What I did before
When psychiatric patients are treated in an emergency department, they are often hypervigilant, manic, or otherwise in an excited, agitated state. The current standard of care to manage acute agitation in adults is using an antipsychotic medication and a benzodiazepine, often loxapine or haloperidol and lorazepam. For patients who have schizophrenia, antipsychotic medication alone often treats such symptoms in the longer term, yet many patients are discharged with a benzodiazepine prescription continue long-term benzodiazepine use possibly because the community clinician hopes to avoid triggering a relapse in discontinuing the medication. As a psychiatrist who has worked on acute and tertiary inpatient units, I have discharged patients on benzodiazepines with the expectation it would eventually be discontinued, but I have also seen many patients for whom it never was.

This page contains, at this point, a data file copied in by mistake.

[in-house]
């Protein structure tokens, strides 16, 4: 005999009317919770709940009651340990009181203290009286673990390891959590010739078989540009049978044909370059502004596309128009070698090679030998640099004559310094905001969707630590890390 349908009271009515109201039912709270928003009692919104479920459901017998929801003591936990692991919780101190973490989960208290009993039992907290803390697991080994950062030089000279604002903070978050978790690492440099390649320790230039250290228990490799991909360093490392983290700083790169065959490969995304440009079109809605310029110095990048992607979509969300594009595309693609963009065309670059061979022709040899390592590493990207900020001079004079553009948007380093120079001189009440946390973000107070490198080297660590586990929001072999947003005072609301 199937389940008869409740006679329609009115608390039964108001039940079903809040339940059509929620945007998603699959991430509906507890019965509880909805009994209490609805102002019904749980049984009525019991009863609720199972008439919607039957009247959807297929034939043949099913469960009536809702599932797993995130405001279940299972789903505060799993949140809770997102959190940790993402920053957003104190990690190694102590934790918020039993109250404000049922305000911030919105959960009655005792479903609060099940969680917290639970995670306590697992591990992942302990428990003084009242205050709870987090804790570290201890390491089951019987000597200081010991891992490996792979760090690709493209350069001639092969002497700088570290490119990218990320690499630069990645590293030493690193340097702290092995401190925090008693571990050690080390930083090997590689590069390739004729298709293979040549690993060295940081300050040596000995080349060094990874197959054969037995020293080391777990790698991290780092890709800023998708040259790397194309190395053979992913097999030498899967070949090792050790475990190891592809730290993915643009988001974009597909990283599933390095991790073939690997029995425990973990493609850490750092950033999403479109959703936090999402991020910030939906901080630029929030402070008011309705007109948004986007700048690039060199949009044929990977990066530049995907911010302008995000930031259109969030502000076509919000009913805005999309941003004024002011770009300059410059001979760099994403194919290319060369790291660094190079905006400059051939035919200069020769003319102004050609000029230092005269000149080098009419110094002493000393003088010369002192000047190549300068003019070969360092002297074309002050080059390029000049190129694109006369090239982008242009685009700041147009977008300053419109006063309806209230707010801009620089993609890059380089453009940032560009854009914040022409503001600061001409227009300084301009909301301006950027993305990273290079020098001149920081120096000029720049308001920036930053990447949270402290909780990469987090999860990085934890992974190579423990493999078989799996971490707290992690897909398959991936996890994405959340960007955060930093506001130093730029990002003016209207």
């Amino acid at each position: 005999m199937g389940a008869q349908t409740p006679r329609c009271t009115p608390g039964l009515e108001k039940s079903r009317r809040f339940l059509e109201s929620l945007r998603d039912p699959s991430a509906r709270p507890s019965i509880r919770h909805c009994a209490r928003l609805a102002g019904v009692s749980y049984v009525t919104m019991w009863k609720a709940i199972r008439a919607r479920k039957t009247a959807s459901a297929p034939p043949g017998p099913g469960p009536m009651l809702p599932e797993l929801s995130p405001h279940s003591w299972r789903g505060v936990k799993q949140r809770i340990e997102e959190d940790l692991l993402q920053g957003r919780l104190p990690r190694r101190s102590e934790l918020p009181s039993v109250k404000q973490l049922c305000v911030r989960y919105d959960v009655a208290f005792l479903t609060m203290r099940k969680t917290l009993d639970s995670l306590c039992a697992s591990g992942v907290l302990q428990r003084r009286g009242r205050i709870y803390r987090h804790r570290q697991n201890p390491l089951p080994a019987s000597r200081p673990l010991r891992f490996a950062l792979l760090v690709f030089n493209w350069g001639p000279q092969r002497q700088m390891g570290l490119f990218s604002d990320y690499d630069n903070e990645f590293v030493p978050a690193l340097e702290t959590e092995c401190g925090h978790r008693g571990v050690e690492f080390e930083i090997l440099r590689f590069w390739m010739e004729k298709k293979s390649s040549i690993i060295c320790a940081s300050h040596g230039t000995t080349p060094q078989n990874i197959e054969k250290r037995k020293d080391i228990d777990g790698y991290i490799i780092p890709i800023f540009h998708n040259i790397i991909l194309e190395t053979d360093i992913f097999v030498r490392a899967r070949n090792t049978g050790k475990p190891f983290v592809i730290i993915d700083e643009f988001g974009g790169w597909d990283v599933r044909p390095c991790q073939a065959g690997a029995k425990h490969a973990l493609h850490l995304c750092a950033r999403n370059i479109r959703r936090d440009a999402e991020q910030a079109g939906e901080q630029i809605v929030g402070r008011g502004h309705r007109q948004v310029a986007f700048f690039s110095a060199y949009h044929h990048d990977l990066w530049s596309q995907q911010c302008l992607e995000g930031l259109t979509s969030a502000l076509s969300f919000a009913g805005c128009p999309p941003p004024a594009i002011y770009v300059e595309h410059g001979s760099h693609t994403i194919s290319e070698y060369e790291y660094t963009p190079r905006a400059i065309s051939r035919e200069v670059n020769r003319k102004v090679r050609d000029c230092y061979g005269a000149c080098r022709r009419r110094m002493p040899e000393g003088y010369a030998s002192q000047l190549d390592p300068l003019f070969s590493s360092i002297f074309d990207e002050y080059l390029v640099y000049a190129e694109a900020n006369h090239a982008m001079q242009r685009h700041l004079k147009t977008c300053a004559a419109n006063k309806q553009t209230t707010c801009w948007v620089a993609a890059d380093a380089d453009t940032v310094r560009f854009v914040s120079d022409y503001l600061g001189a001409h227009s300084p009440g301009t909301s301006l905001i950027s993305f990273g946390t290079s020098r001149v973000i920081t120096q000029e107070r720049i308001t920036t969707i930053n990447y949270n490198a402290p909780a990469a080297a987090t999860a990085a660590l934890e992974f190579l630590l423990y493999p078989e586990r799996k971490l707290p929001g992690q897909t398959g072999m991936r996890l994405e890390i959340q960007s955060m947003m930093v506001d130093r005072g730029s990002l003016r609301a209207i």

What changed my practice
Then, in 2013 while at the 7th Annual Pacific Psychopharmacology Conference, I was introduced to research showing that people with schizophrenia on chronic benzodiazepine therapy have an increased risk for suicide and all-cause mortality. I kept these observations in the back of my mind and was further alarmed in 2016 when another article from the same researchers found high-dose benzodiazepine use, but not lesser doses, was associated with increased suicide and cardiovascular mortality.
What I do now
Based upon these studies, I find the evidence compelling that benzodiazepines are contraindicated for long-term use in people with schizophrenia. When appropriate, I continue to use lorazepam for acute agitation amongst other reasons, I also educate patients about the risk of long-term use, including dependence and cognitive impairment in addition to mortality.To raise awareness of this issue among my colleagues, I mention the rationale and include recommendations for tapering benzodiazepines in consultation reports and discharge summaries.